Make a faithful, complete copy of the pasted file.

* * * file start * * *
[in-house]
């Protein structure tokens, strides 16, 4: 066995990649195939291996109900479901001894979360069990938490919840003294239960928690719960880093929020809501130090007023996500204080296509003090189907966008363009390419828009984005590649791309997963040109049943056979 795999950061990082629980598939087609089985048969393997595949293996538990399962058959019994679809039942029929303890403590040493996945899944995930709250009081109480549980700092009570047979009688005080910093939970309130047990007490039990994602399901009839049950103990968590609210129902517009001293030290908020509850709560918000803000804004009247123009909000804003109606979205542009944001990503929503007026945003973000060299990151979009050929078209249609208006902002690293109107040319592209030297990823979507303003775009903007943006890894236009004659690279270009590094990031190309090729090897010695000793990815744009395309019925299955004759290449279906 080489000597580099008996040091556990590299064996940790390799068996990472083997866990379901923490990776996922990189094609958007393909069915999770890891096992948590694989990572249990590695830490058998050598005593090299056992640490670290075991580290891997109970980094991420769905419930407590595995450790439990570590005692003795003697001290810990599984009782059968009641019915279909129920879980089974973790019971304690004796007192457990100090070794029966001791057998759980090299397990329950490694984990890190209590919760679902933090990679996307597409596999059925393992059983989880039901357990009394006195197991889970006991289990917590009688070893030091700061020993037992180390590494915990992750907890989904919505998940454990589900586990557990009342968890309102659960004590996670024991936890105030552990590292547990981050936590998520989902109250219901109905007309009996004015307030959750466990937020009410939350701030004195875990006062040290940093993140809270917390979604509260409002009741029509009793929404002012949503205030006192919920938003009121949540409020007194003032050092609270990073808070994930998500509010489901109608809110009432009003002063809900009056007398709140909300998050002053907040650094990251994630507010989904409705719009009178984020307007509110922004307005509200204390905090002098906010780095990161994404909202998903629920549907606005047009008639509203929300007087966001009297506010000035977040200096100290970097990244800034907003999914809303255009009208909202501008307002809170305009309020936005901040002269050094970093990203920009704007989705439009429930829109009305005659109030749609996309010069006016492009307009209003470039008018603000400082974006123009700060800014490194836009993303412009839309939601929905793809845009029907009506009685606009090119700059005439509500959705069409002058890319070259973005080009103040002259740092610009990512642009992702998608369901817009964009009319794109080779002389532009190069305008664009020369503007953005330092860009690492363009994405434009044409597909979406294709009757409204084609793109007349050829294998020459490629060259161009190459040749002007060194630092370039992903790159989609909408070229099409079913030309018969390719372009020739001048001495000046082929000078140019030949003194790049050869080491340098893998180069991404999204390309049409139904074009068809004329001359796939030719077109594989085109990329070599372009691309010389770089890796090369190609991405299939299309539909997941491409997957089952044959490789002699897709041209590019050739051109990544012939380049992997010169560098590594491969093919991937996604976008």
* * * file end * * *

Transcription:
[in-house]
């Protein structure tokens, strides 16, 4: 066995990649195939291996109900479901001894979360069990938490919840003294239960928690719960880093929020809501130090007023996500204080296509003090189907966008363009390419828009984005590649791309997963040109049943056979 795999950061990082629980598939087609089985048969393997595949293996538990399962058959019994679809039942029929303890403590040493996945899944995930709250009081109480549980700092009570047979009688005080910093939970309130047990007490039990994602399901009839049950103990968590609210129902517009001293030290908020509850709560918000803000804004009247123009909000804003109606979205542009944001990503929503007026945003973000060299990151979009050929078209249609208006902002690293109107040319592209030297990823979507303003775009903007943006890894236009004659690279270009590094990031190309090729090897010695000793990815744009395309019925299955004759290449279906 080489000597580099008996040091556990590299064996940790390799068996990472083997866990379901923490990776996922990189094609958007393909069915999770890891096992948590694989990572249990590695830490058998050598005593090299056992640490670290075991580290891997109970980094991420769905419930407590595995450790439990570590005692003795003697001290810990599984009782059968009641019915279909129920879980089974973790019971304690004796007192457990100090070794029966001791057998759980090299397990329950490694984990890190209590919760679902933090990679996307597409596999059925393992059983989880039901357990009394006195197991889970006991289990917590009688070893030091700061020993037992180390590494915990992750907890989904919505998940454990589900586990557990009342968890309102659960004590996670024991936890105030552990590292547990981050936590998520989902109250219901109905007309009996004015307030959750466990937020009410939350701030004195875990006062040290940093993140809270917390979604509260409002009741029509009793929404002012949503205030006192919920938003009121949540409020007194003032050092609270990073808070994930998500509010489901109608809110009432009003002063809900009056007398709140909300998050002053907040650094990251994630507010989904409705719009009178984020307007509110922004307005509200204390905090002098906010780095990161994404909202998903629920549907606005047009008639509203929300007087966001009297506010000035977040200096100290970097990244800034907003999914809303255009009208909202501008307002809170305009309020936005901040002269050094970093990203920009704007989705439009429930829109009305005659109030749609996309010069006016492009307009209003470039008018603000400082974006123009700060800014490194836009993303412009839309939601929905793809845009029907009506009685606009090119700059005439509500959705069409002058890319070259973005080009103040002259740092610009990512642009992702998608369901817009964009009319794109080779002389532009190069305008664009020369503007953005330092860009690492363009994405434009044409597909979406294709009757409204084609793109007349050829294998020459490629060259161009190459040749002007060194630092370039992903790159989609909408070229099409079913030309018969390719372009020739001048001495000046082929000078140019030949003194790049050869080491340098893998180069991404999204390309049409139904074009068809004329001359796939030719077109594989085109990329070599372009691309010389770089890796090369190609991405299939299309539909997941491409997957089952044959490789002699897709041209590019050739051109990544012939380049992997010169560098590594491969093919991937996604976008």